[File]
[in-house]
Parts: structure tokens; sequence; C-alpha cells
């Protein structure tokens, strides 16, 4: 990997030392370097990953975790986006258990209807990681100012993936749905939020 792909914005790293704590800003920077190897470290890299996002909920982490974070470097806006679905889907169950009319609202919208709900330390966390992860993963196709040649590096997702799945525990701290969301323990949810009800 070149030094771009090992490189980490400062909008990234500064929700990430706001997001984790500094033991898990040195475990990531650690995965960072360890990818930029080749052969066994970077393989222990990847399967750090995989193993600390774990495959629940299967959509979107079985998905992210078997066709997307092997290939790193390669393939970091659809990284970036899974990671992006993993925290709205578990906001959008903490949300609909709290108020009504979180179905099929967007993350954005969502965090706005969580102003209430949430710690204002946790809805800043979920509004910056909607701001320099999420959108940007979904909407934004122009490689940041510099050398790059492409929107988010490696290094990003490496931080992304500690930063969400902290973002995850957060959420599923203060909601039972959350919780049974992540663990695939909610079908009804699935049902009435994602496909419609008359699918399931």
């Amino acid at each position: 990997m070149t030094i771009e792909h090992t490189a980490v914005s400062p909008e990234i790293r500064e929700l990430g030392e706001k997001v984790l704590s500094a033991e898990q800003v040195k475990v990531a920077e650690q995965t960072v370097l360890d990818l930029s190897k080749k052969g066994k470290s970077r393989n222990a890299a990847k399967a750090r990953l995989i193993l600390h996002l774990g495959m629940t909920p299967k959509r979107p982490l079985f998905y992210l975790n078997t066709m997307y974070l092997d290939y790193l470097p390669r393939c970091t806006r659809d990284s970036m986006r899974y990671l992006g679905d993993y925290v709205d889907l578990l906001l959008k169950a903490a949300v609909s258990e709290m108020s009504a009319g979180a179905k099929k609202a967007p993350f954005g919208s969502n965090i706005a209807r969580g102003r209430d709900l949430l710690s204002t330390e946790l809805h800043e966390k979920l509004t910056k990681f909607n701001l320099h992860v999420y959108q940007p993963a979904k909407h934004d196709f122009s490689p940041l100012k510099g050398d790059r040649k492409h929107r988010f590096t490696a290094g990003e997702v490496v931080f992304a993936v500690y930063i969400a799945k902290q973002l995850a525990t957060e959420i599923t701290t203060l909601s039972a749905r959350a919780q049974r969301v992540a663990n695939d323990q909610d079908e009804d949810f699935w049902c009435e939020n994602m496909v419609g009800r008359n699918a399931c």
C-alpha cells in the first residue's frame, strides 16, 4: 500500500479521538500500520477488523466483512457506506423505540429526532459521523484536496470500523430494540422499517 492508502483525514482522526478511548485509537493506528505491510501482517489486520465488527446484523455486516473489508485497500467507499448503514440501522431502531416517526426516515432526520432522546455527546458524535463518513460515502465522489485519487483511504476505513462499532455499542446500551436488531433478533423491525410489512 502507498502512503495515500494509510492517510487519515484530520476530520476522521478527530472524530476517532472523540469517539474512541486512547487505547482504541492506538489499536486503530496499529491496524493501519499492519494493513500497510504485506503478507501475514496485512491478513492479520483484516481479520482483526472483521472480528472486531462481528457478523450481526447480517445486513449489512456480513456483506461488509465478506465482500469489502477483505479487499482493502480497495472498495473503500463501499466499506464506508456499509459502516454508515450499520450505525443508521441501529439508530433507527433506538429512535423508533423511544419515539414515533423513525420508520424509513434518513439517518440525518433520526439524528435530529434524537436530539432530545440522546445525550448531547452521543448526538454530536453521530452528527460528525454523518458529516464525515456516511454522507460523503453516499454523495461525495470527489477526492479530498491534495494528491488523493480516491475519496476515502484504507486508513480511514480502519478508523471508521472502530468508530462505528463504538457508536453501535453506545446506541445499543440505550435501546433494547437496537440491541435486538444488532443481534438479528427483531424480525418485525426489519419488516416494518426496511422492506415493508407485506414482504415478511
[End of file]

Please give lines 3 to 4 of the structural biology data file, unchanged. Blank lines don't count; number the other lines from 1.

């Protein structure tokens, strides 16, 4: 990997030392370097990953975790986006258990209807990681100012993936749905939020 792909914005790293704590800003920077190897470290890299996002909920982490974070470097806006679905889907169950009319609202919208709900330390966390992860993963196709040649590096997702799945525990701290969301323990949810009800 070149030094771009090992490189980490400062909008990234500064929700990430706001997001984790500094033991898990040195475990990531650690995965960072360890990818930029080749052969066994970077393989222990990847399967750090995989193993600390774990495959629940299967959509979107079985998905992210078997066709997307092997290939790193390669393939970091659809990284970036899974990671992006993993925290709205578990906001959008903490949300609909709290108020009504979180179905099929967007993350954005969502965090706005969580102003209430949430710690204002946790809805800043979920509004910056909607701001320099999420959108940007979904909407934004122009490689940041510099050398790059492409929107988010490696290094990003490496931080992304500690930063969400902290973002995850957060959420599923203060909601039972959350919780049974992540663990695939909610079908009804699935049902009435994602496909419609008359699918399931």
């Amino acid at each position: 990997m070149t030094i771009e792909h090992t490189a980490v914005s400062p909008e990234i790293r500064e929700l990430g030392e706001k997001v984790l704590s500094a033991e898990q800003v040195k475990v990531a920077e650690q995965t960072v370097l360890d990818l930029s190897k080749k052969g066994k470290s970077r393989n222990a890299a990847k399967a750090r990953l995989i193993l600390h996002l774990g495959m629940t909920p299967k959509r979107p982490l079985f998905y992210l975790n078997t066709m997307y974070l092997d290939y790193l470097p390669r393939c970091t806006r659809d990284s970036m986006r899974y990671l992006g679905d993993y925290v709205d889907l578990l906001l959008k169950a903490a949300v609909s258990e709290m108020s009504a009319g979180a179905k099929k609202a967007p993350f954005g919208s969502n965090i706005a209807r969580g102003r209430d709900l949430l710690s204002t330390e946790l809805h800043e966390k979920l509004t910056k990681f909607n701001l320099h992860v999420y959108q940007p993963a979904k909407h934004d196709f122009s490689p940041l100012k510099g050398d790059r040649k492409h929107r988010f590096t490696a290094g990003e997702v490496v931080f992304a993936v500690y930063i969400a799945k902290q973002l995850a525990t957060e959420i599923t701290t203060l909601s039972a749905r959350a919780q049974r969301v992540a663990n695939d323990q909610d079908e009804d949810f699935w049902c009435e939020n994602m496909v419609g009800r008359n699918a399931c």